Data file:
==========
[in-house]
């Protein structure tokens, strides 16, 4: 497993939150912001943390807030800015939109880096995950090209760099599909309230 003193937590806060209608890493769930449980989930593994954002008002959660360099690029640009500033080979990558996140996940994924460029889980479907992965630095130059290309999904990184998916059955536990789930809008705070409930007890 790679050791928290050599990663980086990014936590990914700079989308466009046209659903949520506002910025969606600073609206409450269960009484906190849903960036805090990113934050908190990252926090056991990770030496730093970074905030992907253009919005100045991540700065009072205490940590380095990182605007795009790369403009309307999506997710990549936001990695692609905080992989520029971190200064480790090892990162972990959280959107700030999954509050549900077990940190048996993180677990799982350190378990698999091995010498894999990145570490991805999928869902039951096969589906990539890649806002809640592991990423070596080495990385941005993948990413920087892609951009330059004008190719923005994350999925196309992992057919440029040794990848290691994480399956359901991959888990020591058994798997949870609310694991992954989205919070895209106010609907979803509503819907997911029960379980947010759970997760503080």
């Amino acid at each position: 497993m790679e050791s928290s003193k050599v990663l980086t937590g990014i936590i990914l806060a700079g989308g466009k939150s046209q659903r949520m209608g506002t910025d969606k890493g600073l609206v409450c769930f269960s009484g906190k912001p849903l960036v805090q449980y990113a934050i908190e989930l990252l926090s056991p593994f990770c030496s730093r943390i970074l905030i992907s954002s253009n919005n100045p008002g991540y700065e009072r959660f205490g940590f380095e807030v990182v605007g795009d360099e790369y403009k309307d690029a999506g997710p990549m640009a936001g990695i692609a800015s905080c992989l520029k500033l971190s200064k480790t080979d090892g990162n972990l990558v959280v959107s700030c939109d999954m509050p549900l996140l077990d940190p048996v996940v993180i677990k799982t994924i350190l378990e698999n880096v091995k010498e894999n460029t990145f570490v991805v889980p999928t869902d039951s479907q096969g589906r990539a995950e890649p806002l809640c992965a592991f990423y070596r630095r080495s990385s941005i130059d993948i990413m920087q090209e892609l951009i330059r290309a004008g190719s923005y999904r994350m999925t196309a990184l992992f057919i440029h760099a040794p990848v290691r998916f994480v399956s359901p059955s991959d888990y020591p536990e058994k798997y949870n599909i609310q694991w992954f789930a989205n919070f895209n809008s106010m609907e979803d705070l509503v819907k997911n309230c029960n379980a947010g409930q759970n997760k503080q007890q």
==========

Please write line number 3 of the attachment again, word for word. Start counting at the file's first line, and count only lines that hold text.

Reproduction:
């Amino acid at each position: 497993m790679e050791s928290s003193k050599v990663l980086t937590g990014i936590i990914l806060a700079g989308g466009k939150s046209q659903r949520m209608g506002t910025d969606k890493g600073l609206v409450c769930f269960s009484g906190k912001p849903l960036v805090q449980y990113a934050i908190e989930l990252l926090s056991p593994f990770c030496s730093r943390i970074l905030i992907s954002s253009n919005n100045p008002g991540y700065e009072r959660f205490g940590f380095e807030v990182v605007g795009d360099e790369y403009k309307d690029a999506g997710p990549m640009a936001g990695i692609a800015s905080c992989l520029k500033l971190s200064k480790t080979d090892g990162n972990l990558v959280v959107s700030c939109d999954m509050p549900l996140l077990d940190p048996v996940v993180i677990k799982t994924i350190l378990e698999n880096v091995k010498e894999n460029t990145f570490v991805v889980p999928t869902d039951s479907q096969g589906r990539a995950e890649p806002l809640c992965a592991f990423y070596r630095r080495s990385s941005i130059d993948i990413m920087q090209e892609l951009i330059r290309a004008g190719s923005y999904r994350m999925t196309a990184l992992f057919i440029h760099a040794p990848v290691r998916f994480v399956s359901p059955s991959d888990y020591p536990e058994k798997y949870n599909i609310q694991w992954f789930a989205n919070f895209n809008s106010m609907e979803d705070l509503v819907k997911n309230c029960n379980a947010g409930q759970n997760k503080q007890q």